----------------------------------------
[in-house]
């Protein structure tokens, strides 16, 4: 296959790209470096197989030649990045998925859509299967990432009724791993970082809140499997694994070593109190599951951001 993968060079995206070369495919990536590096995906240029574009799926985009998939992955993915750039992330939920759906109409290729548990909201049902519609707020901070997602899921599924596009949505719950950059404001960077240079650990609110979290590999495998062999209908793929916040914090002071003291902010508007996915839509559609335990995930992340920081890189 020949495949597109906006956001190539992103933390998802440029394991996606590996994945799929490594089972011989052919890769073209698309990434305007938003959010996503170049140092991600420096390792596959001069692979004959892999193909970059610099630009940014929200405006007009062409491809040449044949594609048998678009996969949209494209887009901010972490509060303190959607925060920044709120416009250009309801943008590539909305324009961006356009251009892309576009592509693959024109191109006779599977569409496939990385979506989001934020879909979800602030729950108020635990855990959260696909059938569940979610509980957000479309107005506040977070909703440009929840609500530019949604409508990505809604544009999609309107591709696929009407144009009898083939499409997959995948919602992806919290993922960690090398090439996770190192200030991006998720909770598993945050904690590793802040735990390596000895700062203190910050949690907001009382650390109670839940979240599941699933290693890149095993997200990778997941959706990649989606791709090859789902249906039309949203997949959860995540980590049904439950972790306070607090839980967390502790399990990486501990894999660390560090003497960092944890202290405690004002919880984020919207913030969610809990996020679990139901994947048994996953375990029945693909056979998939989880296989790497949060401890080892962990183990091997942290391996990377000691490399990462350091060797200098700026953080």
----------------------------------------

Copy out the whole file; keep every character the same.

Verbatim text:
[in-house]
């Protein structure tokens, strides 16, 4: 296959790209470096197989030649990045998925859509299967990432009724791993970082809140499997694994070593109190599951951001 993968060079995206070369495919990536590096995906240029574009799926985009998939992955993915750039992330939920759906109409290729548990909201049902519609707020901070997602899921599924596009949505719950950059404001960077240079650990609110979290590999495998062999209908793929916040914090002071003291902010508007996915839509559609335990995930992340920081890189 020949495949597109906006956001190539992103933390998802440029394991996606590996994945799929490594089972011989052919890769073209698309990434305007938003959010996503170049140092991600420096390792596959001069692979004959892999193909970059610099630009940014929200405006007009062409491809040449044949594609048998678009996969949209494209887009901010972490509060303190959607925060920044709120416009250009309801943008590539909305324009961006356009251009892309576009592509693959024109191109006779599977569409496939990385979506989001934020879909979800602030729950108020635990855990959260696909059938569940979610509980957000479309107005506040977070909703440009929840609500530019949604409508990505809604544009999609309107591709696929009407144009009898083939499409997959995948919602992806919290993922960690090398090439996770190192200030991006998720909770598993945050904690590793802040735990390596000895700062203190910050949690907001009382650390109670839940979240599941699933290693890149095993997200990778997941959706990649989606791709090859789902249906039309949203997949959860995540980590049904439950972790306070607090839980967390502790399990990486501990894999660390560090003497960092944890202290405690004002919880984020919207913030969610809990996020679990139901994947048994996953375990029945693909056979998939989880296989790497949060401890080892962990183990091997942290391996990377000691490399990462350091060797200098700026953080």